Amy K. Flowerree
Summary, in English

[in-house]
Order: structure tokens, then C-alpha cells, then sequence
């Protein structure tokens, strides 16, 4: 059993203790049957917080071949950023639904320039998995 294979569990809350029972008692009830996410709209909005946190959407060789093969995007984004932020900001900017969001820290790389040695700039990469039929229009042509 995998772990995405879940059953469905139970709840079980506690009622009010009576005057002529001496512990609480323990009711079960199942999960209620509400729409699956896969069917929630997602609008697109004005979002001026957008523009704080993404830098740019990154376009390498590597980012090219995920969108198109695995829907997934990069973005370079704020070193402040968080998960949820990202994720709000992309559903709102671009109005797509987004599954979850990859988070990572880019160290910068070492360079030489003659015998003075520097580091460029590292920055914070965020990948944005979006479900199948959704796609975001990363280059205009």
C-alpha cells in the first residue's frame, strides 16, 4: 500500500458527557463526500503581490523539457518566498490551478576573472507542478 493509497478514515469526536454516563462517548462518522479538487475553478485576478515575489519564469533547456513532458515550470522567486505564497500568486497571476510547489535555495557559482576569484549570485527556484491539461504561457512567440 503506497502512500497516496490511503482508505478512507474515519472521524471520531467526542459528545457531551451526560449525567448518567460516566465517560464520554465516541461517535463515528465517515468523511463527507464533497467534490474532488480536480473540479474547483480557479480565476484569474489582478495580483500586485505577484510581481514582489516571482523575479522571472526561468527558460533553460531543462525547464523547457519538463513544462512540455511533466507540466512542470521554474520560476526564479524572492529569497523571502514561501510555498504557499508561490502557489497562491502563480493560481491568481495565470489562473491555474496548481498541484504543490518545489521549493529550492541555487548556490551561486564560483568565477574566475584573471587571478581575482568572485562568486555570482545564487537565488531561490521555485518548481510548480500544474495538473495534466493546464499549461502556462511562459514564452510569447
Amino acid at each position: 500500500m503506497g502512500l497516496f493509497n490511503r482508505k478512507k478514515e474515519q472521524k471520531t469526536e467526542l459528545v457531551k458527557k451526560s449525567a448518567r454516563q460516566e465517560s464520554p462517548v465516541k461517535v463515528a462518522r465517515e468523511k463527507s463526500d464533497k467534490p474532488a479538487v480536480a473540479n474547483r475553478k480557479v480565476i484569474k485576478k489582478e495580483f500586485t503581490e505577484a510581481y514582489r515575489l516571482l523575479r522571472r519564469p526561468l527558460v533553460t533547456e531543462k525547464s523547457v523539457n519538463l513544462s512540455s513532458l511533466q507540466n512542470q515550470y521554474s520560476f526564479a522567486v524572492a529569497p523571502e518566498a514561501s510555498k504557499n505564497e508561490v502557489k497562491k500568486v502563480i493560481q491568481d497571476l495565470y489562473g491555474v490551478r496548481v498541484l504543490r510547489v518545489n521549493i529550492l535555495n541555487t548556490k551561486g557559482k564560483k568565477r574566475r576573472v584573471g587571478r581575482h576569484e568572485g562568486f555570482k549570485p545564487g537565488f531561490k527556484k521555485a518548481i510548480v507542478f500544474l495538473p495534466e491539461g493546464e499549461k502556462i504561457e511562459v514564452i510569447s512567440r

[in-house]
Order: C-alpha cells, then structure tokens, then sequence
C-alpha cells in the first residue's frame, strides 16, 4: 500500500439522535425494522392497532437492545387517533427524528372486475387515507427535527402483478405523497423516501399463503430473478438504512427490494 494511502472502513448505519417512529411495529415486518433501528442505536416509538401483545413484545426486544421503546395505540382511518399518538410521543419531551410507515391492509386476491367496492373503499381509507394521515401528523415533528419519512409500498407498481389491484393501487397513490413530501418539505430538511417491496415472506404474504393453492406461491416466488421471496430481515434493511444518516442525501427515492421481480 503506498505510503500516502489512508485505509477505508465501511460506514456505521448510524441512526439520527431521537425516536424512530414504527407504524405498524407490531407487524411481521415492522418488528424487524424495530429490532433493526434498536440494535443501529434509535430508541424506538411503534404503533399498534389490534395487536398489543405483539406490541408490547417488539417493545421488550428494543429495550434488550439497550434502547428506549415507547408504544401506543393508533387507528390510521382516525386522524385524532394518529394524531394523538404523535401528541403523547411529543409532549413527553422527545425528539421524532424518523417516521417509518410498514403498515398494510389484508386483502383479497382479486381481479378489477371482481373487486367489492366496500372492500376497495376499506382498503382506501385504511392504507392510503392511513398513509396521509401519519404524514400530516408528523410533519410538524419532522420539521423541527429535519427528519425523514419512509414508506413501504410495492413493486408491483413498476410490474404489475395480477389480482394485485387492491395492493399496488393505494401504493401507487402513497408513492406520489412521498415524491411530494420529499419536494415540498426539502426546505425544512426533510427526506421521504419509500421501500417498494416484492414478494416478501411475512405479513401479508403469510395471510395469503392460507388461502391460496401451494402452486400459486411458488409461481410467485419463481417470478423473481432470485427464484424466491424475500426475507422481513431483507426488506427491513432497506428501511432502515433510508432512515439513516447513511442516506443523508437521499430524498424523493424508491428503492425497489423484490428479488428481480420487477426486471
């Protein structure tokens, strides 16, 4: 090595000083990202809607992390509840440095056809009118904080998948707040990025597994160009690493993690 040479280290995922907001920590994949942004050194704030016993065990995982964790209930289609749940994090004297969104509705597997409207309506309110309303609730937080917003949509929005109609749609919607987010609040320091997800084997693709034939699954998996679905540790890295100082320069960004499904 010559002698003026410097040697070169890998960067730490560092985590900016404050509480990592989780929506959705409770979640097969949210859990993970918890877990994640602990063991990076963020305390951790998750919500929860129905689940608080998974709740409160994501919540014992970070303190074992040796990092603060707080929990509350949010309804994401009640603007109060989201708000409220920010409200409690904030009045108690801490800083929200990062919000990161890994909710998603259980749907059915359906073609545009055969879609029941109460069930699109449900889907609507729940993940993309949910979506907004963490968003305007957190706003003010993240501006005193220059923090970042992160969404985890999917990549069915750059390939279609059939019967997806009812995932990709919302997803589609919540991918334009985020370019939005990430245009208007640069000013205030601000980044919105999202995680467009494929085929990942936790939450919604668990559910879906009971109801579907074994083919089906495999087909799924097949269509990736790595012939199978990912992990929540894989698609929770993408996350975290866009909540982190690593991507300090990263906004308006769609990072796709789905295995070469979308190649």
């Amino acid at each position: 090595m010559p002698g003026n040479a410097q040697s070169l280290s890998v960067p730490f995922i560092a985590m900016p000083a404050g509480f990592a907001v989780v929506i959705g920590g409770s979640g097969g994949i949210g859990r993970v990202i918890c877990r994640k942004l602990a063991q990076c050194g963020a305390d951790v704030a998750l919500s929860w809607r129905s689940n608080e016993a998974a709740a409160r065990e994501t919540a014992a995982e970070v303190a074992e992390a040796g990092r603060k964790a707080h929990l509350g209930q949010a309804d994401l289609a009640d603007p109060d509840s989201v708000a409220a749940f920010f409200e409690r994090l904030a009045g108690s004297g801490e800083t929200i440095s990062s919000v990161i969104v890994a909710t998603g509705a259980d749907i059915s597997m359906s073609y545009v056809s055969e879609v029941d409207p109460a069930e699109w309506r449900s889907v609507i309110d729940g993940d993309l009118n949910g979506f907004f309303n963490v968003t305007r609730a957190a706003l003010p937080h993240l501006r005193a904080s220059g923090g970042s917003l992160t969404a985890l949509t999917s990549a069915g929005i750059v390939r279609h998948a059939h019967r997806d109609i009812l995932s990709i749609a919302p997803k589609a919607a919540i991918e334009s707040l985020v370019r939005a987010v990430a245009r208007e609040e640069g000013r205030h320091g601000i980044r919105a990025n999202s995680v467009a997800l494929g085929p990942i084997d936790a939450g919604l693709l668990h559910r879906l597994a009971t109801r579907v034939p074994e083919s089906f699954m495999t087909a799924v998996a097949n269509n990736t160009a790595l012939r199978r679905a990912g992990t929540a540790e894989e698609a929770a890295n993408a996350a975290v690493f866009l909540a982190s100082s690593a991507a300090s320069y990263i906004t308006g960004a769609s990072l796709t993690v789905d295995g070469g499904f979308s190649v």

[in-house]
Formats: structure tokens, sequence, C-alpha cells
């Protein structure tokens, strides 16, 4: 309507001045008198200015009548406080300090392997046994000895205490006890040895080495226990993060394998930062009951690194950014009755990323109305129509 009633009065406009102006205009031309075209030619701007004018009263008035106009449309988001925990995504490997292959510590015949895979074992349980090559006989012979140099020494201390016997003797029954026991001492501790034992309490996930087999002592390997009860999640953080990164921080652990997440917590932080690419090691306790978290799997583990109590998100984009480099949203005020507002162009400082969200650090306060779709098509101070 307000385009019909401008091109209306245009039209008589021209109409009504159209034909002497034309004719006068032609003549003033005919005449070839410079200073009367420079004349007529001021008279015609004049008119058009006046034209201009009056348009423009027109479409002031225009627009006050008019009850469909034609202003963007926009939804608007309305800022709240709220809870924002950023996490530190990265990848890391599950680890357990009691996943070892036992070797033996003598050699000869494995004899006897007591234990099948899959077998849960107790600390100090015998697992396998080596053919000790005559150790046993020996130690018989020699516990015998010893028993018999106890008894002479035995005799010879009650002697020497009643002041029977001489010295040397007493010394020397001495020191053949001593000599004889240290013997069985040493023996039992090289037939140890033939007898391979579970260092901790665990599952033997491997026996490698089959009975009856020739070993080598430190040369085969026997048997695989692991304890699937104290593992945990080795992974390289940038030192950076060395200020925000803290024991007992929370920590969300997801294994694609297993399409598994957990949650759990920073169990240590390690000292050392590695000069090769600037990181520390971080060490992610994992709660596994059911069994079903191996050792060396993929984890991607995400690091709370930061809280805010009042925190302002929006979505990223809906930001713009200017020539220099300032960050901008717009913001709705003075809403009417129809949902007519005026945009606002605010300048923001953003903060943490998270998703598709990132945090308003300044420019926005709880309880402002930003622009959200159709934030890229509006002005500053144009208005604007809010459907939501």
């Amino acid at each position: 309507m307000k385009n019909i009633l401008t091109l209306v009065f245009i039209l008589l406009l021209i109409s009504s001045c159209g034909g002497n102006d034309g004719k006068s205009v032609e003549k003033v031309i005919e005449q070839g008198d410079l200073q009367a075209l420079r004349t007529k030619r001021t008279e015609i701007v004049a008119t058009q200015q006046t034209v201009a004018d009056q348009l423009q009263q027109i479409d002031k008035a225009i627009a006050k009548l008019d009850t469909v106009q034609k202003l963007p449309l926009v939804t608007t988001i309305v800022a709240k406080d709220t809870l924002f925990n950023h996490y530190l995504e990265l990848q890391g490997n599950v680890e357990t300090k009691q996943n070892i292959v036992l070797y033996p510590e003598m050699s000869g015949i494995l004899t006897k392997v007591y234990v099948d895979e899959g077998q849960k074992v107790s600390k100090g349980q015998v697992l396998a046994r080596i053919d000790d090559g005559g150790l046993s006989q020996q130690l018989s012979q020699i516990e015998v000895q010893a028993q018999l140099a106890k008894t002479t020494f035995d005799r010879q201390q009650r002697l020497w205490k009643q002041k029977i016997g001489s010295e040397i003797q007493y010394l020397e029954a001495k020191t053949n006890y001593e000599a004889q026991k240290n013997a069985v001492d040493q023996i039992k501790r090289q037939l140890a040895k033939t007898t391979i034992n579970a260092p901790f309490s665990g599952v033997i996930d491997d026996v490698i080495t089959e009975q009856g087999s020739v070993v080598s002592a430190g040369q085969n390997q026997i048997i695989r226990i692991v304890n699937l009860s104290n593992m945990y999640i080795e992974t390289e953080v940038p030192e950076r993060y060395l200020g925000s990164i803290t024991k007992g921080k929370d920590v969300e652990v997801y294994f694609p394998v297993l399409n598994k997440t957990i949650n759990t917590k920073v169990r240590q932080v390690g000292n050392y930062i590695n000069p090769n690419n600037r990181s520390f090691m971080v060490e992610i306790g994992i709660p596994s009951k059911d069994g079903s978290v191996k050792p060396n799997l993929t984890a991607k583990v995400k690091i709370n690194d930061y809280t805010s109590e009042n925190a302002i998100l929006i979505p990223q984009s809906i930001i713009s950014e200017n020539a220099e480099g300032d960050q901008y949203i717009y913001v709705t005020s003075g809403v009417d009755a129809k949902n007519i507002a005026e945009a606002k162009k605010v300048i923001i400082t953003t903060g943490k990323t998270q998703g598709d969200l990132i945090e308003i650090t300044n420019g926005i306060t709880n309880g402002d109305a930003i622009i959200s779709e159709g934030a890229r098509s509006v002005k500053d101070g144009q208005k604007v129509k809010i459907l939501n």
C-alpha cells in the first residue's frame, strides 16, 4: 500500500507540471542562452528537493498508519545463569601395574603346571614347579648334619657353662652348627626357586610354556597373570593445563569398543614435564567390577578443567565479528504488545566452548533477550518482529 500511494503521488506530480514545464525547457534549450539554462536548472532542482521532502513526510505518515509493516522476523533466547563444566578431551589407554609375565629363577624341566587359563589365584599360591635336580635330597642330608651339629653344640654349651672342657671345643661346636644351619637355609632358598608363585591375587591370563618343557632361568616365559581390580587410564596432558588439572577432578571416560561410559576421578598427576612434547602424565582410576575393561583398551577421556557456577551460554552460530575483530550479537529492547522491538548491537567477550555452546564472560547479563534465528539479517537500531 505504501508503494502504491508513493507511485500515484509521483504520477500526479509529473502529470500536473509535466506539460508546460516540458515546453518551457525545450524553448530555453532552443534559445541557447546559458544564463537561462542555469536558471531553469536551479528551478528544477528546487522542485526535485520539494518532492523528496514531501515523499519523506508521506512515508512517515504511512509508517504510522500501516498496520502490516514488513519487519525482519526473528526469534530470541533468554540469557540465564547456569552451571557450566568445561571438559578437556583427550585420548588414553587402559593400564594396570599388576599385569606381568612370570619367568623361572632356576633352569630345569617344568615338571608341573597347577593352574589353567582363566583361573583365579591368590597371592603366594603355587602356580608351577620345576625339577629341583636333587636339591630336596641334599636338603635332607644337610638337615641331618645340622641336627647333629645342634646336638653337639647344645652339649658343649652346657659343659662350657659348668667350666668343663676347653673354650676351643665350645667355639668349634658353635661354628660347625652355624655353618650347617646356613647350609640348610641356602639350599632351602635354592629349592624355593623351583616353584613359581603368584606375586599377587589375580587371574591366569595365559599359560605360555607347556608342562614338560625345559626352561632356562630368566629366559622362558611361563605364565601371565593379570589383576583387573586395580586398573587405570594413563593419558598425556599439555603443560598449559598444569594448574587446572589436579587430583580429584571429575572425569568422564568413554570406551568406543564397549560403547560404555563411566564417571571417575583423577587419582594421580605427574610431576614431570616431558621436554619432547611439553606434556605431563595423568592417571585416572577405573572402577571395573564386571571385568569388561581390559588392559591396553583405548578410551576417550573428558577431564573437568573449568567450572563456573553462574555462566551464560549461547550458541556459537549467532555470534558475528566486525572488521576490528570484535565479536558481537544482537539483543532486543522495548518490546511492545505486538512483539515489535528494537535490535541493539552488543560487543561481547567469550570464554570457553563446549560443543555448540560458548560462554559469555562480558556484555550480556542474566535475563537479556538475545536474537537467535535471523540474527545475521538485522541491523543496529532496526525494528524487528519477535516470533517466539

Fake news can originate from an ordinary person carelessly posting what turns out to be false information orfrom the intentional actions of fake news factory workers,but broadly speaking it can also originate from scientific fraud. In the latter case, the article can be retracted upon discovery of the fraud. A case study shows, however, that such fake sciencecan be visible in Google even after the article was retracted, in fact more visible thanthe retraction notice. We hypothesize that the reason for this lies in the popularity-based logic governing Google, in particular its foundational PageRank algorithm,in conjunction with a psychological law which we refer to as the “law of retraction”: a retraction notice is typically taken to be less interestingand therefore less popular with internet users than the original content retracted. We conduct anempiricalstudy drawing on records of articles retracted due to fraud (fabrication of data) in the Retraction Watch public database. The study tests the extent to which such retracted scientific articles are still highly ranked in Google –and more so than information about the retraction. We find, among other things, thatboth Google Search and Google Scholar more often than not rankeda link to the original article higher than a link indicating that the article has been retracted.Surprisingly, Google Scholar did not perform better in this regard than Google Search.We also foundcases in which Google didnot track the retraction of anarticle on the first result page at all.We conclude thatboth Google Search and Google Scholar runthe risk of disseminating fake science through theirranking algorithms.